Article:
Canadian team due for flood damage assessment

Published September 12, 2022
Residents travel in a boat amid flood water, following rains and floods during the monsoon season in village Arazi, in Sehwan on September 11. — Reuters
Residents travel in a boat amid flood water, following rains and floods during the monsoon season in village Arazi, in Sehwan on September 11. — Reuters

ISLAMABAD: The Canadian government is sending a ministerial-level delegation to Pakistan in the next few days for a first-hand review of the impact of floods which caused colossal damage to livelihood of millions in Sindh and Balochistan and to scale up the emergency response.

The delegation will include Minister for International Development Harjit Singh Sajjan and several members of parliament, said Pakistan High Comm­i­ssioner to Canada Zaheer Jan­jua while speaking at a fund-raising dinner. The arrival of the delegation was delayed due to Queen Elizabeth’s death.

Mr Janjua said the delegation would assess the needs of flood-affected people and submit a report to the government, which will announce further assistance.

The Canadian government has already announced $5 million for the relief work through the Canadian Red Cross (CRC).

Norwegian govt pledges $8m for flood survivors

The envoy said the CRC had raised $1.3m and was hoping to raise funds of up to $4m.

The high commissioner announced that PIA in Canada would accept relief items free of charge for onward transportation to Pakistan. PIA operates five flights a week to Toronto and arrangements have been made to transport one tonne of relief goods per flight to Pakistan.

The dinner was arranged in Montreal by Canada-Pakistan Affiliated Chamber of Trade, which announced that donations of $45,000 have so far been collected and more donations were forthcoming.

WFP’s recovery plan

The World Food Programme has announced that once the initial relief response is concluded, the WFP will immediately implement recovery programmes to improve community infrastructure, create livelihood opportunities and boost resilience, combined with cash-based transfers, through early 2023.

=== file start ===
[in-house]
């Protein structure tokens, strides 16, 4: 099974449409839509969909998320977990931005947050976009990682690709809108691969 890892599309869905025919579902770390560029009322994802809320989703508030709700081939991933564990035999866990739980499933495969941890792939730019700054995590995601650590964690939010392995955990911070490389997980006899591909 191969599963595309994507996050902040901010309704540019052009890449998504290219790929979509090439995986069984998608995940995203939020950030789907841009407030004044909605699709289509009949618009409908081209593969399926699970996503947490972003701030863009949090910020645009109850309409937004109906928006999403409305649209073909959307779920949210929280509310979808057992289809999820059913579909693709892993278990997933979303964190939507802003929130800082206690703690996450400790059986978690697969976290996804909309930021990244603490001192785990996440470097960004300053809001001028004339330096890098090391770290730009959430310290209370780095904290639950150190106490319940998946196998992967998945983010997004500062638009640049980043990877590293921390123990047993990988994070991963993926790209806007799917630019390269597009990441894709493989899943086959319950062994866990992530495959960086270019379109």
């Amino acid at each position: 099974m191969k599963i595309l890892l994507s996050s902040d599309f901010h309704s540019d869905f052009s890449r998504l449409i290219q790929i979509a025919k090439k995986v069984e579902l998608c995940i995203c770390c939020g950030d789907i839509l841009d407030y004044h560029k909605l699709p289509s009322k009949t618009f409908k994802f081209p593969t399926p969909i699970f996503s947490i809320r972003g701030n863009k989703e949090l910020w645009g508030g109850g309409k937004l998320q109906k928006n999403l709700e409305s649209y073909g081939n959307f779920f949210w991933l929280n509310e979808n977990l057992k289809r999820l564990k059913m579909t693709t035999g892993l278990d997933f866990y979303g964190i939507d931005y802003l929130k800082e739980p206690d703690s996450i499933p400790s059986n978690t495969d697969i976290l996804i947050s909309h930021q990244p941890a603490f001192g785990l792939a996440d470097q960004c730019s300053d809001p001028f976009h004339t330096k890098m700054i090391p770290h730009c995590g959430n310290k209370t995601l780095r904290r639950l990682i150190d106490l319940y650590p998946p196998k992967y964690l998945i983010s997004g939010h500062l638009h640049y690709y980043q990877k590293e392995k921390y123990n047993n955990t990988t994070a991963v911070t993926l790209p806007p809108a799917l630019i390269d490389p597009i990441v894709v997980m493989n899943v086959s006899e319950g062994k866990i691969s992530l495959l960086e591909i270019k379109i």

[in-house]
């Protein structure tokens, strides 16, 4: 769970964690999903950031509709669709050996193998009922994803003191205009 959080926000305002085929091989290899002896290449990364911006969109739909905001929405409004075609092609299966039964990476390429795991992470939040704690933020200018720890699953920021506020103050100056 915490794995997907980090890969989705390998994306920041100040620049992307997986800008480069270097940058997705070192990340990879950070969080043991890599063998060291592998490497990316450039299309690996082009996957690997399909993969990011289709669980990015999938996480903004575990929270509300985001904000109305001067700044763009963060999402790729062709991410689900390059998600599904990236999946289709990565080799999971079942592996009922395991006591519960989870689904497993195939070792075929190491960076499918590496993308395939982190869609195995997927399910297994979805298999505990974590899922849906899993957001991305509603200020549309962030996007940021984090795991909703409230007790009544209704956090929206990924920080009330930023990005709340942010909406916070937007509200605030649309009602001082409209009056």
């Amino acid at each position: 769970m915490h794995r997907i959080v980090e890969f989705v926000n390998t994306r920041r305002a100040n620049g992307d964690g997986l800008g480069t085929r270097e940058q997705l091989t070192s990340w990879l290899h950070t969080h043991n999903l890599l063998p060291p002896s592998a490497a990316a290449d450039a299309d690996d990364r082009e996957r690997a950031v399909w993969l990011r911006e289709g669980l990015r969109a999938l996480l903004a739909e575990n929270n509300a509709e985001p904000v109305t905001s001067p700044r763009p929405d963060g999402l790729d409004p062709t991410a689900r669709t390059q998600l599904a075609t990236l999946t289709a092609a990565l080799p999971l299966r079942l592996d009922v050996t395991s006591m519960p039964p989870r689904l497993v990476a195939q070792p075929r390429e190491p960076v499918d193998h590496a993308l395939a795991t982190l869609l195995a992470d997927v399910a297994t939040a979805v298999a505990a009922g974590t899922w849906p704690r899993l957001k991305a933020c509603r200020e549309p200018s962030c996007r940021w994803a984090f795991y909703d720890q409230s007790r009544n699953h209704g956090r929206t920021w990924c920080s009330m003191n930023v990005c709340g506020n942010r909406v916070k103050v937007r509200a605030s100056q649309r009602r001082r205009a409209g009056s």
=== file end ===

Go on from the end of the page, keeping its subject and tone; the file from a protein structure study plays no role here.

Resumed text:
Already, WFP has reached more than 400,000 people with food assistance in Balochistan, Khyber Pakhtunkhwa and Sindh and continues to expand its operations in support of the government-led response across the country.

Meanwhile, Unicef, the UN agency responsible for providing humanitarian aid to children, has said that education is in a state of emergency in flood-hit areas, as large-scale destruction of school facilities has interrupted the education of more than 3.5 million children.

Norway’s assistance

The Norwegian government has announced 80m Norwegian kroner ($8m) for victims of flood disaster.

According to a press release issued by the Norwegian embassy in Islamabad, the country announced that it would provide further support.

“The situation is desperate for many millions of people, and our partners are working tirelessly to reach those who have been hardest hit,” said Norwegian Minister for Foreign Affairs Anniken Huitfeldt.

“The flooding highlights the urgent need to adapt to climate change and safeguard food security, particularly in the countries most vulnerable to climate change and natural disasters,” said Minister of International Develop­ment Anne Beathe Tvinnereim.

Published in Dawn, September 12th, 2022

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